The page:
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Why Do Expectations Always Lead To Disappointment?

Caroline NettleIt is often said that the most disappointing aspect of life is when things do not turn out the way we thought they might. When you look at our expectations, and where they originate from and why we believe them, it can be said that we are programmed for disappointment.

If we were to consider a fictitious couple who have been together for a few months and are getting ready to celebrate their first Christmas together, we would quickly see trouble brewing. This made up female was brought up in a relatively sombre and religious family, who shied away from excess and spent Christmas day celebrating the year that had passed and heralding the one that was to come. They rose early, put the modest meal on to cook, went to church, and came back to a hearty and tasty meal, enjoyed with the family. The afternoon was typically a long walk in the countryside, followed by an evening of singing carols for those less fortunate.

In contrast, the made up male came from a family where excess and relaxation was the order of the day. Presents were opened as soon as they got up, and the day consisted of playing games, watching TV and eating and drinking to excess. In the evening, friends and neighbours popped in for some drinks and merry making and it usually went on late into the night.

Neither one of these families or characters is real, but they do represent us as we approach different situations in our lives. Both presumed that their experience was “normal” and was just what people do at Christmas. Unless they verbalise their expectations and have a discussion prior to the festivities, both are going to be sorely disappointed and will feel that their needs are not being met. Both parties will feel hard done by, and yet no one has really done anything wrong. We usually assume that others see things the same way that we do and most arguments seem to be “My way is better” in a number of different guises.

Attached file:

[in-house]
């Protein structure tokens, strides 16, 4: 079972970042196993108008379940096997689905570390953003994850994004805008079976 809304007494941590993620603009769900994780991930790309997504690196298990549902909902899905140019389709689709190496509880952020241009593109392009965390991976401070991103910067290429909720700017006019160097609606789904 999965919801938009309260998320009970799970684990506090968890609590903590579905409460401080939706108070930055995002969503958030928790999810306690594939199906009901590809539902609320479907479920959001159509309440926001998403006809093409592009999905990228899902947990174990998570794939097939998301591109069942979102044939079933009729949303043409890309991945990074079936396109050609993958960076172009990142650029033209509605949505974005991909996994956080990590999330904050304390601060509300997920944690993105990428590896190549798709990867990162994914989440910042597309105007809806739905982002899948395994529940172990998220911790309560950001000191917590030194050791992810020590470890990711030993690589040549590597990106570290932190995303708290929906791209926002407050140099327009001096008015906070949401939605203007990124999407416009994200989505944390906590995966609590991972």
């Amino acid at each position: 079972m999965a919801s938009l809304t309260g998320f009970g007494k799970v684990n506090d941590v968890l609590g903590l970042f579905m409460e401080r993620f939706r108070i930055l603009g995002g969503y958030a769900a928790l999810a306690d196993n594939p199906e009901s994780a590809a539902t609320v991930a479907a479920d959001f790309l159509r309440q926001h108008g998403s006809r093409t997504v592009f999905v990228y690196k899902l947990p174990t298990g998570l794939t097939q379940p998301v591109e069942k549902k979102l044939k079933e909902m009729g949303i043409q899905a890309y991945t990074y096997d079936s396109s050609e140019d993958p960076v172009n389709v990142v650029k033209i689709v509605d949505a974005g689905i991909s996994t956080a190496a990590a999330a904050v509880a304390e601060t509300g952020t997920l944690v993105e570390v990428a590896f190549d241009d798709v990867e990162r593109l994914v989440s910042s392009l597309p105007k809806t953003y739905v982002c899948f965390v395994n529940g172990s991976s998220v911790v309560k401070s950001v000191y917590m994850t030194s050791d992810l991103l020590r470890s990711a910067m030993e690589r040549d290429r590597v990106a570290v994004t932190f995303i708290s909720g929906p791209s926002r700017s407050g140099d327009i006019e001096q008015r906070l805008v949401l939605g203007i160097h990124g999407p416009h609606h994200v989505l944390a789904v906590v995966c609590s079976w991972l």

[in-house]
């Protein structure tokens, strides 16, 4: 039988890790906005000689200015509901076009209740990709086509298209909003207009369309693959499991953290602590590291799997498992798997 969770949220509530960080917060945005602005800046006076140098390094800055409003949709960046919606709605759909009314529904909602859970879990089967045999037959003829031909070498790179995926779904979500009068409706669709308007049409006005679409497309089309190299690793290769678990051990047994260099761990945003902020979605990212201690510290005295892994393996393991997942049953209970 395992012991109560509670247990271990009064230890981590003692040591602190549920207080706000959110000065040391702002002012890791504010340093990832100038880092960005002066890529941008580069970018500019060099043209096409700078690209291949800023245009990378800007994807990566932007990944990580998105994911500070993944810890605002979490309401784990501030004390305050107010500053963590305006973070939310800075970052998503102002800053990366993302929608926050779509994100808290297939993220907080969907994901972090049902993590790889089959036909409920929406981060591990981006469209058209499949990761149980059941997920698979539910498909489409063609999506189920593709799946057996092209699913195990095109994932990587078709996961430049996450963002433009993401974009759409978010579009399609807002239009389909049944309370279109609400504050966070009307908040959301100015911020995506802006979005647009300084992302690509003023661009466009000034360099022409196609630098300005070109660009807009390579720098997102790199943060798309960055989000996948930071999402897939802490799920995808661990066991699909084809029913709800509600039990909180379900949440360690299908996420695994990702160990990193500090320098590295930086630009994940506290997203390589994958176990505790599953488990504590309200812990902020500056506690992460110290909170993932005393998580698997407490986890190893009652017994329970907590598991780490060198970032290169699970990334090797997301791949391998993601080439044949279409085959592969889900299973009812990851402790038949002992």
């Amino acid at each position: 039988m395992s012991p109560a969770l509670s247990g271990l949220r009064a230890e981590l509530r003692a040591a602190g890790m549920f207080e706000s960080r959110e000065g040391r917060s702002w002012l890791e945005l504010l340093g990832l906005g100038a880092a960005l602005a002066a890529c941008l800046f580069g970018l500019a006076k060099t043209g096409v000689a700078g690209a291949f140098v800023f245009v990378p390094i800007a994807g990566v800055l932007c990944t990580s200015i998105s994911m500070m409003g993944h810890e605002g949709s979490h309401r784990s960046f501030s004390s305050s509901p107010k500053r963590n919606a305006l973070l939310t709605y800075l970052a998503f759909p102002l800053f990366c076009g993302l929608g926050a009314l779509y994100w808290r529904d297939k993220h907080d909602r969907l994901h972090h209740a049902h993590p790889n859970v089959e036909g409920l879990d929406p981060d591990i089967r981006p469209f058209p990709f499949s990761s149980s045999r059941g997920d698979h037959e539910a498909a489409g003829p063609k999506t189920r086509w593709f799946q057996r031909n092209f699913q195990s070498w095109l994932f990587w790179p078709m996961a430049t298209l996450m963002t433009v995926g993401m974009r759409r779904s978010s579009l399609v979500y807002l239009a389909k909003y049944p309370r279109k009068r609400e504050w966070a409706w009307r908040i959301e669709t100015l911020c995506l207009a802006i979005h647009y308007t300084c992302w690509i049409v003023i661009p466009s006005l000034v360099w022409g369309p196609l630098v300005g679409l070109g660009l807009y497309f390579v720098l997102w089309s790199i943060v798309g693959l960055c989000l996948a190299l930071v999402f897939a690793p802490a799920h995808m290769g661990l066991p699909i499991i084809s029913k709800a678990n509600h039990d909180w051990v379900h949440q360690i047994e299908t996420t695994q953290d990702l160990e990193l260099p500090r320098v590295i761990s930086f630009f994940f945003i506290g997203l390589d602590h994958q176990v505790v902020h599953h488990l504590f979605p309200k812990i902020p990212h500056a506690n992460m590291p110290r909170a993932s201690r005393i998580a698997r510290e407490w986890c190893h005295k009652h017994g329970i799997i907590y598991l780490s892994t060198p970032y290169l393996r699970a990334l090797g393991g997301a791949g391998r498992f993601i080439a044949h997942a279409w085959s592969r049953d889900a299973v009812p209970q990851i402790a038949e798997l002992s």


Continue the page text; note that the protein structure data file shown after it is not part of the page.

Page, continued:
The same is true of relationships. We all bring with us into a new relationship our set of criteria – he must be…tall…rich…strong…healthy, or she must be….beautiful…fertile….a good cook…or whatever your expectations are. These are totally stereotypical views, but it is amazing how much of this is programmed into us from birth. We bring our expectations to the table, and impose them on our latest partner, whilst saying all the time, “This one will be different”. One of the biggest disappointments in relationships is that the other person is different to how we perceived them in the first place. Is this because we didn’t really see them, as they were hidden behind our expectations? We do this unconsciously, and have very little control over it until we become aware that we are doing it.